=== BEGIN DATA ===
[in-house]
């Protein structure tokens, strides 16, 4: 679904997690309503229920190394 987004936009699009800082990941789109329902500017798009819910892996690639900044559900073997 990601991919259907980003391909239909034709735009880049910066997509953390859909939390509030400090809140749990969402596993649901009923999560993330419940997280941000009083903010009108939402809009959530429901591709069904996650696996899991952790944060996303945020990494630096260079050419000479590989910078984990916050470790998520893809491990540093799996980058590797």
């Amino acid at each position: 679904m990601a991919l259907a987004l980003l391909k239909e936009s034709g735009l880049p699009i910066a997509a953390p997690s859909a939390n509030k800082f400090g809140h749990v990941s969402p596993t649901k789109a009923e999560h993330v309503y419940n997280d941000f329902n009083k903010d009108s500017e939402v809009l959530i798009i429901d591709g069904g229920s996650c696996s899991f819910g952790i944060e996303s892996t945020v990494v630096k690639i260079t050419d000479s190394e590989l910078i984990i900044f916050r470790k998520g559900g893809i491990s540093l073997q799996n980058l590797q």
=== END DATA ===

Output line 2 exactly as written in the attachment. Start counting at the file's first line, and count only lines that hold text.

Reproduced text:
């Protein structure tokens, strides 16, 4: 679904997690309503229920190394 987004936009699009800082990941789109329902500017798009819910892996690639900044559900073997 990601991919259907980003391909239909034709735009880049910066997509953390859909939390509030400090809140749990969402596993649901009923999560993330419940997280941000009083903010009108939402809009959530429901591709069904996650696996899991952790944060996303945020990494630096260079050419000479590989910078984990916050470790998520893809491990540093799996980058590797």